By Paul Leavans
John the Baptist was the greatest man who ever lived before Jesus Christ. That sounds like an absurd statement to a world that evaluates greatness in terms of wealth, power, or fame. Who would say John was greater than Caesar, Alexander the Great, Socrates, or Hammurabi?
Jesus would. Listen to his assessment of John: “Among those born of women there has not risen anyone greater than John the Baptist” (Matthew 11:11). One of the qualities about John that elicited such high praise from Jesus was his uniqueness. John was one of a kind. He was compared to Elijah, but he was no one’s clone.
John’s birth was unique. His mission was unique. His baptism was unique. His appearance was unique. His diet was unique. Most of all, John’s message was unique “After me will come one more powerful than I, the thongs of whose sandals I am not worthy to stoop down and untie” (Mark 1:7). In this era of athletes who boast of being “the greatest,” it’s unusual to read of one who humbly said he wasn’t worthy to untie the shoes of another person.
John the Baptist teaches us an important lesson: The Christian who would be great by God’s assessment must have the courage to be a nonconformist.
We will not have a great impact for Jesus Christ until we learn to be distinctive people. As Paul urges, “Do not conform any longer to the pattern of this world, but be transformed by the renewing of your mind. Then you will be able to test and approve what God’s will is-his good, pleasing and perfect will” (Romans 12:2).
It’s helpful to have role models, people we look up to and admire. But we make a big mistake if we try to imitate the personality or talents of another.
It’s not much of a compliment when someone says, “He’s trying to preach like Billy Graham. She’s trying to sing like Sandy Patty.” Even to say, “He’s trying to be just like his dad” is not a compliment to an adult son. God made us all originals, and we make the mistake of spending most of our lives trying to be copies.
When I first started preaching, I was impressed with a sermon that Peter Marshall preached about the crucifixion. Marshall truly was a dynamic speaker, so I decided to memorize his sermon and preach it word for word. I couldn’t wait!
Five minutes into the message, however, I looked at the most fidgety congregation I’d ever preached to. The people weren’t paying much attention. It was a long twenty five minutes! When it was over, I realized I was not Peter Marshall. I had to be myself.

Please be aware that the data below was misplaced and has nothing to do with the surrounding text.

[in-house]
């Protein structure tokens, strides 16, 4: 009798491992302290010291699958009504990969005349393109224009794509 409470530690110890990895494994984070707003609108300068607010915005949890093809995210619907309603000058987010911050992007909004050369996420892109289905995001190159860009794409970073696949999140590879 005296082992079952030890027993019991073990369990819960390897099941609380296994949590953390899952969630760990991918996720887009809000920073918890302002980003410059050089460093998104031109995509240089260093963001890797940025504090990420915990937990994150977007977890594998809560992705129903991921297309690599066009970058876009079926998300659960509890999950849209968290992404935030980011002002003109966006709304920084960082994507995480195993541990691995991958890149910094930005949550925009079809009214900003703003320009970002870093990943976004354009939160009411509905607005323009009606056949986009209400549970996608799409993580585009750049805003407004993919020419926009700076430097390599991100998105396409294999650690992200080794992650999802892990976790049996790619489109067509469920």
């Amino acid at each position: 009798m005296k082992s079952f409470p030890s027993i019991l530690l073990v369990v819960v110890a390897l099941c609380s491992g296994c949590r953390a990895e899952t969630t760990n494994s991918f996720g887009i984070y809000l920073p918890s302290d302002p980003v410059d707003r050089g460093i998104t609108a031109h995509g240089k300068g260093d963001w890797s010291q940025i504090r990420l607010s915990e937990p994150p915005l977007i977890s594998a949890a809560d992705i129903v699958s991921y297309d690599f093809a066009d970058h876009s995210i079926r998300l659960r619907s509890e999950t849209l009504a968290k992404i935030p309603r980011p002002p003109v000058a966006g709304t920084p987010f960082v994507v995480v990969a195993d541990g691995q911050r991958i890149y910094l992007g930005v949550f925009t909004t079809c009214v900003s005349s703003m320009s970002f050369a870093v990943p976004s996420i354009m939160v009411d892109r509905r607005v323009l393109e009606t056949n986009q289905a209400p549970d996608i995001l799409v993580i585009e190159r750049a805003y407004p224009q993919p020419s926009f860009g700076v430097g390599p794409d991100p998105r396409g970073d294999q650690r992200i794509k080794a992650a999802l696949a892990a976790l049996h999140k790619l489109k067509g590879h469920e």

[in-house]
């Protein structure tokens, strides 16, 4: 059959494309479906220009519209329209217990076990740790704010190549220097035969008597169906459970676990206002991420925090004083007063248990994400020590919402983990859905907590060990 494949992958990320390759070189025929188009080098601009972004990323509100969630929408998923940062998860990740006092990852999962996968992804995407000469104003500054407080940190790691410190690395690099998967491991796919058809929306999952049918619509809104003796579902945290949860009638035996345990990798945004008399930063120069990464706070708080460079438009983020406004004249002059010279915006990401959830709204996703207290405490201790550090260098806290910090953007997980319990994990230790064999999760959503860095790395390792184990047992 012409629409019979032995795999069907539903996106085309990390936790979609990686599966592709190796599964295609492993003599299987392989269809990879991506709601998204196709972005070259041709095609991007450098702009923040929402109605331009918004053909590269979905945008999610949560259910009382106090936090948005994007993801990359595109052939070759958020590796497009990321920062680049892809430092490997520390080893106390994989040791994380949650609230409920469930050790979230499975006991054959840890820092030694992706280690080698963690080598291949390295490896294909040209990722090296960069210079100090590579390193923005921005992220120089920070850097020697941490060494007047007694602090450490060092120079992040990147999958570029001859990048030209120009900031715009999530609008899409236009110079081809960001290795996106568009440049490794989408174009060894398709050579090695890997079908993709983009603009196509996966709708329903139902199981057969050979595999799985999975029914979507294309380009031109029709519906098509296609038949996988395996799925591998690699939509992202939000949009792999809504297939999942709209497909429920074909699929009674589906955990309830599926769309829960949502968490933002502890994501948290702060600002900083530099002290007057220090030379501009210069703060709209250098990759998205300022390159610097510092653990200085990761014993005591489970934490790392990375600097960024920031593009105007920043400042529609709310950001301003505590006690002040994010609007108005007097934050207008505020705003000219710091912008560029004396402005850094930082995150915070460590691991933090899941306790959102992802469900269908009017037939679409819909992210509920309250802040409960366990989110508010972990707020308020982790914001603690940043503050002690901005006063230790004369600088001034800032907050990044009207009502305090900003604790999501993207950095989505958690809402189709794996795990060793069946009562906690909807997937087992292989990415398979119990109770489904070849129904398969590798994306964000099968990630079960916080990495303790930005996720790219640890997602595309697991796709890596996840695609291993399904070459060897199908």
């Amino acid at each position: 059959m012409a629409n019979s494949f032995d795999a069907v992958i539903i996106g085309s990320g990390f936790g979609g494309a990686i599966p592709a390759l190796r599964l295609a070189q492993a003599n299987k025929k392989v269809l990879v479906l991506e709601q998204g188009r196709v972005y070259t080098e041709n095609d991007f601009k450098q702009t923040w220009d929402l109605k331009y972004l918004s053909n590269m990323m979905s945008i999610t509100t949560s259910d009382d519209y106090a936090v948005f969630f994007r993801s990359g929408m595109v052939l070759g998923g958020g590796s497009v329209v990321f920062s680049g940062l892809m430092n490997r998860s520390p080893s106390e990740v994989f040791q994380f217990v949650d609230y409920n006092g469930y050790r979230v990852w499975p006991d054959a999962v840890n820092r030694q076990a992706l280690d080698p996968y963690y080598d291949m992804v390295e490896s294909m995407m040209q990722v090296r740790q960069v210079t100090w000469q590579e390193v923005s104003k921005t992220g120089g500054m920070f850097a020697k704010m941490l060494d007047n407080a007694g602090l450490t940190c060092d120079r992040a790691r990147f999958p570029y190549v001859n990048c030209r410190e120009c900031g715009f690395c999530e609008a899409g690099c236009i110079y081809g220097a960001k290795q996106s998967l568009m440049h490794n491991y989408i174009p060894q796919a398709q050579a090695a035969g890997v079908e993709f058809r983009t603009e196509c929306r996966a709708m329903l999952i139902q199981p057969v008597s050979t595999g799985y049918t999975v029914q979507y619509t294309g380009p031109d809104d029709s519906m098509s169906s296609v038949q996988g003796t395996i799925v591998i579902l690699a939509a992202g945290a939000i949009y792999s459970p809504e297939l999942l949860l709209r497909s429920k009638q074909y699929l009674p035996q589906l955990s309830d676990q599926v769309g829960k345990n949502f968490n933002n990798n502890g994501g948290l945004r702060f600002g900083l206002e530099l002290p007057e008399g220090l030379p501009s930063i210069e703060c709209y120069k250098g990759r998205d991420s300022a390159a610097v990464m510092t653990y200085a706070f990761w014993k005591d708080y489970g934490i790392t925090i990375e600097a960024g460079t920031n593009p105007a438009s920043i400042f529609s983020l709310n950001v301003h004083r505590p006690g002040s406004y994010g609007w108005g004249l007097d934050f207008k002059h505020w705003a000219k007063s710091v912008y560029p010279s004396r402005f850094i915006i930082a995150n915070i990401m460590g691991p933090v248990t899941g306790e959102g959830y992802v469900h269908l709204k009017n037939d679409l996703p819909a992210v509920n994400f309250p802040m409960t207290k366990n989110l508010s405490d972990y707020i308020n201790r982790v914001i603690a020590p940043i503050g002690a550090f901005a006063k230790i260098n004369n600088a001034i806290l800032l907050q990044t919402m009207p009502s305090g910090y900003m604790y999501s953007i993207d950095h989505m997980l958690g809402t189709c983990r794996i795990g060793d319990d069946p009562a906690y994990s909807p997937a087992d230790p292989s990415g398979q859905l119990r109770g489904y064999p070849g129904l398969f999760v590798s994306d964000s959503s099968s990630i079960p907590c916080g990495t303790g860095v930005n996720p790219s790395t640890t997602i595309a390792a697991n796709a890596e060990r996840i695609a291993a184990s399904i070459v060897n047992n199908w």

Greatness is not determined by how you compare to another. Greatness comes in discovering the gifts God has given to you and using them to the fullest for his glory.
Jesus asked the people about John, “What did you go out into the desert to see? A reed swayed by the wind? … A man dressed in fine clothes? No, those who wear expensive clothes and indulge in luxury are in palaces. But what did you go out to see? A prophet? Yes, I tell you, and more than a prophet … I tell you, among those born of women there is no one greater than John” (Luke 7:24-28).
Why? He was unique. Any limited-edition item increases in value with rarity. An old baseball card of a star player may sell for hundreds of dollars. An original painting by Vincent van Gogh is worth millions.
You and I are originals made by the Creator of the universe. As Psalm 139:14 says, “I praise you because I am fearfully and wonderfully made; your works are wonderful, I know that full well. My frame was not hidden from you when I was made in the secret place.”
The value of a unique person – that is a trait we all can share with John the Baptist.
Time to Consider
- Name some items or people that are valuable because they are unique or rare.
- What were six unique aspects of John the Baptist. How were each of these unique? (See Mark 1:2, 3; Matthew 3:1-15; Luke 1:5-25; 3:1-20 for details.)
- What makes you one of a kind?
- How can that uniqueness be used for the kingdom of God?
Dr. Paul Leavens is Minister of the Christian Church in Lindsay, 120 N. Frazier Ave. To contact him, call 559-562-3743 or visit www.lindsaychristianchurch.org.
This column is not a news article but the opinion of the writer and does not reflect the views of The Foothills Sun-Gazette newspaper.